It is entertaining and it is inspiring.
The book is entitled "Dharma Road, A Short Cab Ride to Self Discovery." The author is Brian Haycock. This is his first book.
I quote from the back cover:
"In life, it's important to have a destination. Then you need a ride. Our Buddhist cab driver guides us safely down the sometimes slippery Dharma Road, pointing out the Buddhist landmarks along the way--the four noble truths, precepts, and eightfold path--before taking a hard left for a coffee break and a quick lesson in patience.
"Dharma Road is street-level for people who live in the real world, those of us stuck in traffic worrying about the details--making the rent, meeting our deadlines, craving the latest smartphone--to busy to notice the light hitting the motor oil on the wet pavement creating a rainbow."
It is a easy read. But don't let this dismay you. I feel like Brian is my friend and we are sitting down together chatting over coffee, or wine. He is wise and witty.
And he lives in Austin, Texas. Those of you who follow me know I just returned from a week in Austin where my son just started graduate school at The University of Texas in Structural Engineering. I will be writing about the trip at a later time, but if you like, you can see photographs from our trip here.
I have not hailed a cab in years.
|Photo by Bruce Barone.|
Another time when I got off the ferry from New Jersey to New York City and into the cab, the driver puts his hands up near his face and moves them to and from as if he is praying or seeing visions of angels. "You know what I'm doing," he asks me. "Praying," I answer. "Oh, no," he says. "I'm looking at the chads," This, my driver from Ghana.
I remember a ride I affectionately called The Banzai Pipeline. I was in New York City and my feet were sore and swollen and I needed a good pick-me-up. His name was Bonsu Osei, taxi license number 048360; license to kill. As we head down Fifth Avenue I felt as if I was surfing the Banzai Pipeline. I saw nothing but a flurry of color, heads seemed to turn to watch us careening down the avenue. I felt we were going to have a wipeout. We came to a screeching halt at a red light and a man in a wheelchair wheels himself over to Banzai Bonsu's window and says "spare some change?" And Banzai Bonsu gives the man in the wheelchair change. And I wonder if the man in the wheelchair is a man Bannzai Bonsu ran over surfing the streets of New York City.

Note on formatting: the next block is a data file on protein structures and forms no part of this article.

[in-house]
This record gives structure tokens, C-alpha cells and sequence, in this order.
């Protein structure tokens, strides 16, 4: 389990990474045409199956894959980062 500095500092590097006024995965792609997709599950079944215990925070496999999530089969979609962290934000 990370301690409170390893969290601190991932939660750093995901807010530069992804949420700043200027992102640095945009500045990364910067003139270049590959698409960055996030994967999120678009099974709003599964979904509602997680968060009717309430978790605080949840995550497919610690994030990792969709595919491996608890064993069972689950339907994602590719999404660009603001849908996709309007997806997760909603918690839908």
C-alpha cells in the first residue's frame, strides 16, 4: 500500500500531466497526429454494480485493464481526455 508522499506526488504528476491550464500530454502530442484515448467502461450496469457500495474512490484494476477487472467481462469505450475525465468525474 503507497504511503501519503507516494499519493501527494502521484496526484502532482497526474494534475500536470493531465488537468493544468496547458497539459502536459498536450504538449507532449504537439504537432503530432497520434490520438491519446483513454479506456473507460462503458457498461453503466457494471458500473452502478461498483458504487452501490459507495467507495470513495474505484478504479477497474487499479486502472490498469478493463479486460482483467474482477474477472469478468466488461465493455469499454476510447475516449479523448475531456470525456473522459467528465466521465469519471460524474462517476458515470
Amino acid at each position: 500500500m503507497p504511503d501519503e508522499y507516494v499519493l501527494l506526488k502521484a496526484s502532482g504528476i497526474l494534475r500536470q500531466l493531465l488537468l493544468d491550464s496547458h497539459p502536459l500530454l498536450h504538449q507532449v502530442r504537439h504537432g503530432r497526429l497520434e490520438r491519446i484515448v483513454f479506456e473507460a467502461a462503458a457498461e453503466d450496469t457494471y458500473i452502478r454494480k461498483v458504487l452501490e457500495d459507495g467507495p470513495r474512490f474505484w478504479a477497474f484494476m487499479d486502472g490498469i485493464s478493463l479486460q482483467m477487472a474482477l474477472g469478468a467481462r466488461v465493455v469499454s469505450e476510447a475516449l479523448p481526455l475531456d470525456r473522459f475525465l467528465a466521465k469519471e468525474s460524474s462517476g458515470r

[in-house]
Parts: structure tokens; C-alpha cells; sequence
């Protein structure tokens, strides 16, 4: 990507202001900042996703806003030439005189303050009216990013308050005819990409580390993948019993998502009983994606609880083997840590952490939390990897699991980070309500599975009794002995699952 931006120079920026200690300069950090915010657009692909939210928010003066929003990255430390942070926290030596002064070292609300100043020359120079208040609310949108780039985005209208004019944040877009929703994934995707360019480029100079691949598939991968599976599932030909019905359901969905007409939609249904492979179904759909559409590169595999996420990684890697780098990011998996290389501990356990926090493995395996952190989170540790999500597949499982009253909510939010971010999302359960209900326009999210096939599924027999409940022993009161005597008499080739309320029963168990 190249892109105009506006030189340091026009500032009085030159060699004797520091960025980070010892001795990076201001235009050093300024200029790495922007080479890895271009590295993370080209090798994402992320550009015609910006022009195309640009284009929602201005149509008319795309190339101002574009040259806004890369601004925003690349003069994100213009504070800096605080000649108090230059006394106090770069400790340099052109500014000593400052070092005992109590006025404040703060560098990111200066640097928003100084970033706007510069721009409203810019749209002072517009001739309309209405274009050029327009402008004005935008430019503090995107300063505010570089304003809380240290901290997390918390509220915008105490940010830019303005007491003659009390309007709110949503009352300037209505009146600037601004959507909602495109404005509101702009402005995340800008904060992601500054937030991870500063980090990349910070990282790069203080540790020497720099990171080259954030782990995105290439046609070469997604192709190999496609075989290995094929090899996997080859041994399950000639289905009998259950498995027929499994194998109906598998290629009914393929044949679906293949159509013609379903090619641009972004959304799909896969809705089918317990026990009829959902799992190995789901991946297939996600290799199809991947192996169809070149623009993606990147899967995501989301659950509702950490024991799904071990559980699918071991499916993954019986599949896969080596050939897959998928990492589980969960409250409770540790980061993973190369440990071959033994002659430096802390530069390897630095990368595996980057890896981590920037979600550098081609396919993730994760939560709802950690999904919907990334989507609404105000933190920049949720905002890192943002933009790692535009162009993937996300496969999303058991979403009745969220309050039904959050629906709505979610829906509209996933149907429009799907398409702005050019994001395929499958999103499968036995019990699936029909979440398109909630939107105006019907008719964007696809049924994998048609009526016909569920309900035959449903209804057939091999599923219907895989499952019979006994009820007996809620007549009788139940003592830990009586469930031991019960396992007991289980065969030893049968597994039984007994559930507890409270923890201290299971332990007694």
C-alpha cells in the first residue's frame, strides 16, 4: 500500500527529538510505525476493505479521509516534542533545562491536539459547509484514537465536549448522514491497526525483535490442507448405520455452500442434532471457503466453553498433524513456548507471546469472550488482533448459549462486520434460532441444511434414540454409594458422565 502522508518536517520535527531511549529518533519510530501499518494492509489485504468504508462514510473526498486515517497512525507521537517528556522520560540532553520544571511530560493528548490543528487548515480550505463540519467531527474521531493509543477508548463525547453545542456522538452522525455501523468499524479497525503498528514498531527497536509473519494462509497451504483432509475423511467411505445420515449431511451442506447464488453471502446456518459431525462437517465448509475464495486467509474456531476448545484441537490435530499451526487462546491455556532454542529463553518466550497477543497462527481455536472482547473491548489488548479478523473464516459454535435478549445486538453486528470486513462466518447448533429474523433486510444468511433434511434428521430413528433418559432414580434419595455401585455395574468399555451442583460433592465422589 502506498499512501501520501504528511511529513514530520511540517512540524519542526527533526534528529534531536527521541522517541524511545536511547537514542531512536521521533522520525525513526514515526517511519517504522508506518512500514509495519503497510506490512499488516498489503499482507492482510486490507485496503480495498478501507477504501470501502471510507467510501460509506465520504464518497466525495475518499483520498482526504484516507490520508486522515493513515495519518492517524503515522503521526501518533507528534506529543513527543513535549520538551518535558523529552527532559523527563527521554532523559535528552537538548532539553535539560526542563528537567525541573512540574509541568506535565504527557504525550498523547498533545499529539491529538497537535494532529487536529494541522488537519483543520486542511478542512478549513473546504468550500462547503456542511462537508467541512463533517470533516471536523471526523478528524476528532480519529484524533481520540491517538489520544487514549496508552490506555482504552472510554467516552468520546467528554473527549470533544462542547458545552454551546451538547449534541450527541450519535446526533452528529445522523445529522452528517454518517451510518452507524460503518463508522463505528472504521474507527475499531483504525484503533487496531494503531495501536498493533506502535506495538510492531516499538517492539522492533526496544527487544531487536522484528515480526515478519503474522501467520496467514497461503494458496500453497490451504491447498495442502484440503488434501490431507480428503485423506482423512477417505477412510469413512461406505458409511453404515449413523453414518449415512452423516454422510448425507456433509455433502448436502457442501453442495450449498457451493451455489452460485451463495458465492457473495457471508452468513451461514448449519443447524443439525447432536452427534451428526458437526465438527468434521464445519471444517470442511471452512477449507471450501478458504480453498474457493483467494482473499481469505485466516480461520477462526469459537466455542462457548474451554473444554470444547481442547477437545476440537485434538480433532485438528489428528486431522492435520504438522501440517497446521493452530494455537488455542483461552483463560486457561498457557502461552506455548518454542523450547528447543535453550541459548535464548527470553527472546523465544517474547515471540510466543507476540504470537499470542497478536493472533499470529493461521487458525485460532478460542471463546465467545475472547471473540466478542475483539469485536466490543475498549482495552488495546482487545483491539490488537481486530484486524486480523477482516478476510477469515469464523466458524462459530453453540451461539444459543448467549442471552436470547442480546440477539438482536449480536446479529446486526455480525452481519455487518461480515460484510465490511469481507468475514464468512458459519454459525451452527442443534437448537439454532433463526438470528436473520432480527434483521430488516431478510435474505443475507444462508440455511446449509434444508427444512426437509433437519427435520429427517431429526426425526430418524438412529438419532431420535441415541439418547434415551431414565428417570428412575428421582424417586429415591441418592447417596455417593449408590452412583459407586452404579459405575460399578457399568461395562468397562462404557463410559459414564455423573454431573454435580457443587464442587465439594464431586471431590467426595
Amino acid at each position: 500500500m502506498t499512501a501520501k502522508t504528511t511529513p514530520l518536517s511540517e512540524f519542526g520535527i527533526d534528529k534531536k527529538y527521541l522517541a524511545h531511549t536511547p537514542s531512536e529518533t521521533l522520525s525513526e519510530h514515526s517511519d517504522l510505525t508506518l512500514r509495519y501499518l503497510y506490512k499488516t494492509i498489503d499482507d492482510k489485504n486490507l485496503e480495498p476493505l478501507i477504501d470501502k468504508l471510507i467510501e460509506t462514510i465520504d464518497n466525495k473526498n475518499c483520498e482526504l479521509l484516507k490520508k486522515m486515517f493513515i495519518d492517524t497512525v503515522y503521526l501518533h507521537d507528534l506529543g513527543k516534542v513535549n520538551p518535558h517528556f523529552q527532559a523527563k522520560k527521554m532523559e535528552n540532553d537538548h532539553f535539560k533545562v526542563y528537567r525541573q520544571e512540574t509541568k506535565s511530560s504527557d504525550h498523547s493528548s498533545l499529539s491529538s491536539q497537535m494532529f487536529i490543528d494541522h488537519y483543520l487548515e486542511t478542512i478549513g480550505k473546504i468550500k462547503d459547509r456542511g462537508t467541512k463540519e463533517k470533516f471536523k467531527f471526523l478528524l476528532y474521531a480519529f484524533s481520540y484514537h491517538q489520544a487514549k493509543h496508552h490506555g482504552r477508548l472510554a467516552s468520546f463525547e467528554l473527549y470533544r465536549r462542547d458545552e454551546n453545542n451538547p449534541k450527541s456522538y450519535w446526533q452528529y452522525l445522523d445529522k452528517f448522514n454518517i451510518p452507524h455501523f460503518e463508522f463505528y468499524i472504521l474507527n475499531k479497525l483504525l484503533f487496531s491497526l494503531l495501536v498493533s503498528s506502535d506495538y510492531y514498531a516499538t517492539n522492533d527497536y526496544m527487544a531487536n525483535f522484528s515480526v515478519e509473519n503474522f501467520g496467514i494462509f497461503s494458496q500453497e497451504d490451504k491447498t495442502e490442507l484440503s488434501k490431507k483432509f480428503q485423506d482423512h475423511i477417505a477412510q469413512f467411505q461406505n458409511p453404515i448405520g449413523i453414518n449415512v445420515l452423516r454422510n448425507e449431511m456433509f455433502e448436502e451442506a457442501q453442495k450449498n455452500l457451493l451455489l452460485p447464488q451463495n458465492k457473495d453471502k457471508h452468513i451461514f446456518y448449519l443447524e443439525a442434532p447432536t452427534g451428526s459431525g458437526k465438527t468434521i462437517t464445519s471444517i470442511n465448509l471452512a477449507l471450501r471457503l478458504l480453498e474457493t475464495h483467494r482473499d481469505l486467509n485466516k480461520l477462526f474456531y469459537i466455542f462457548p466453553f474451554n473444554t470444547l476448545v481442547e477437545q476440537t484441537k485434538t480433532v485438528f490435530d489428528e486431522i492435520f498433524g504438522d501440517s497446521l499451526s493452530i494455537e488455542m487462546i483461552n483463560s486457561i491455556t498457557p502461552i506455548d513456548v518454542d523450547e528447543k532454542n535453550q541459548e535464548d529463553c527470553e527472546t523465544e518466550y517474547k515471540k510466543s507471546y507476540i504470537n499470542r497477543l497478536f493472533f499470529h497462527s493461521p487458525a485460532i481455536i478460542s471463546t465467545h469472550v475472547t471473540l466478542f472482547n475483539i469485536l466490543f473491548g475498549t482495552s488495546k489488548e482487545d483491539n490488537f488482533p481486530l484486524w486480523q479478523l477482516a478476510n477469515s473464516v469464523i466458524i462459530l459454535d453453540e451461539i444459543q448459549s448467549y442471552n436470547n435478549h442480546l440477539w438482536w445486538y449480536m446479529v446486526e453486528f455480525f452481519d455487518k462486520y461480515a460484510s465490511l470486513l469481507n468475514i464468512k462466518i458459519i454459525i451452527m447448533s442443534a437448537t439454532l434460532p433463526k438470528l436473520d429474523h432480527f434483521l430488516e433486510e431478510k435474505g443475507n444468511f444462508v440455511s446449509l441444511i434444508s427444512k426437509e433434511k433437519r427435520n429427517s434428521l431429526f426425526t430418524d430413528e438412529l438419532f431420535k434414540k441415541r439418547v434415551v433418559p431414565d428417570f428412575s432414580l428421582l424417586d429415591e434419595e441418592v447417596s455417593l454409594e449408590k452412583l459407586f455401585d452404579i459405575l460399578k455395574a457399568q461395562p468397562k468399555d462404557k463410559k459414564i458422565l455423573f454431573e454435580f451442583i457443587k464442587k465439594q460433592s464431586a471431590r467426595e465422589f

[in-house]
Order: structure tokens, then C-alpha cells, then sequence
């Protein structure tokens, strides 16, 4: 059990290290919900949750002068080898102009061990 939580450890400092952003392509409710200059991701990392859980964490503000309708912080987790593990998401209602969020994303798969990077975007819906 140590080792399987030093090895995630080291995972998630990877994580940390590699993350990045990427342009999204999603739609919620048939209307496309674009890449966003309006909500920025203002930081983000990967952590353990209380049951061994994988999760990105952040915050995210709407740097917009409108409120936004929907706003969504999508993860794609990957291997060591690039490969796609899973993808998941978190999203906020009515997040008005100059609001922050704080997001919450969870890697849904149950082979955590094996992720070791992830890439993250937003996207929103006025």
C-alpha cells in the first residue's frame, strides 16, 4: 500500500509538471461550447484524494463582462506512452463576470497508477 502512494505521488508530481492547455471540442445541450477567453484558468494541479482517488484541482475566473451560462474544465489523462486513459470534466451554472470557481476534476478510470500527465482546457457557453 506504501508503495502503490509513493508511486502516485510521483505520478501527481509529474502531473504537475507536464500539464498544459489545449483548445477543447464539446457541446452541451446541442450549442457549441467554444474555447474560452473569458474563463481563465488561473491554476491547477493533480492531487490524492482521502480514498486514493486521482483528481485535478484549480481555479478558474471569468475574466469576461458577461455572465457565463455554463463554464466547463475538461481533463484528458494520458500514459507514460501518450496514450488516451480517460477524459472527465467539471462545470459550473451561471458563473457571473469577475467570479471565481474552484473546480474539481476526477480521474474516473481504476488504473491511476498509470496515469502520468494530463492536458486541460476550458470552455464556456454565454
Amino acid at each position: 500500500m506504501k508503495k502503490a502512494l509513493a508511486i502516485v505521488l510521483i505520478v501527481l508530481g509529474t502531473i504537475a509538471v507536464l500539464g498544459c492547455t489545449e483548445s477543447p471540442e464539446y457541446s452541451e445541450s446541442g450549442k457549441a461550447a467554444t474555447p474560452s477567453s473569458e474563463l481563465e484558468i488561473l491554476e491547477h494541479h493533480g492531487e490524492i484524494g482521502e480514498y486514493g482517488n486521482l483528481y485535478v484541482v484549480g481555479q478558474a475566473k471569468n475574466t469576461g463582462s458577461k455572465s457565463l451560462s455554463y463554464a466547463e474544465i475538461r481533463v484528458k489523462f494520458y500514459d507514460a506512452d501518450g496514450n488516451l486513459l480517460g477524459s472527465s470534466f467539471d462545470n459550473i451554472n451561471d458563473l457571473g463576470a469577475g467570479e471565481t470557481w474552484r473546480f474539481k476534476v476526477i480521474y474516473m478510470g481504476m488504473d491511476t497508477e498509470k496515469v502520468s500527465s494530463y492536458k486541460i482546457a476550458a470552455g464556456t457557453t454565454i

Where was I going? What was my destination? I was going to hear Maceo Parker at the B.B. King Blues Club & Grill. Maceo, a 15-year veteran of James Brown's legendary JBs and a pivotal member of the Parliament Funkadelic, is a tenor saxophonist who can rock. As he said "98% Funk, 2% Jazz." I remember the concert well. The joint was jumping. One song rolled into another: "Stand by Me;" "Purple Rain;" "Cupid;" "Charlie Brown You're a Clown."
"We are going to get higher tonight," Maceo said. And we did.
Ah. Dharma Road.
I read this just a few days ago, Eknath Easwaran, Thought for Day (these are emailed to me daily):
When on the bridge, the pilgrim says Rama, Rama, but afterwards, it’s Kama, Kama.
– Hindu proverb
Pilgrims traveling in the Himalayas sometimes must cross deep ravines on rope bridges. While on the bridge, which is swinging like a pendulum, everyone says Rama, Rama, Rama, “Lord, Lord, Lord,” with as much devotion as he or she can muster. But as soon as the first step is taken on terra firma, it is likely to be kama, kama, kama, “Pleasure, Pleasure, Pleasure.” When we are in the middle of turmoil we are very responsive to the mantram; but as soon as our health is good, our income is steady, and pleasures are flowing smoothly, we forget.
The Lord is a good psychologist: he knows the way our minds run. Turmoil can be his way of tapping us on the shoulder and saying, “Don’t forget me.”
|Photo by Bruce Barone.|
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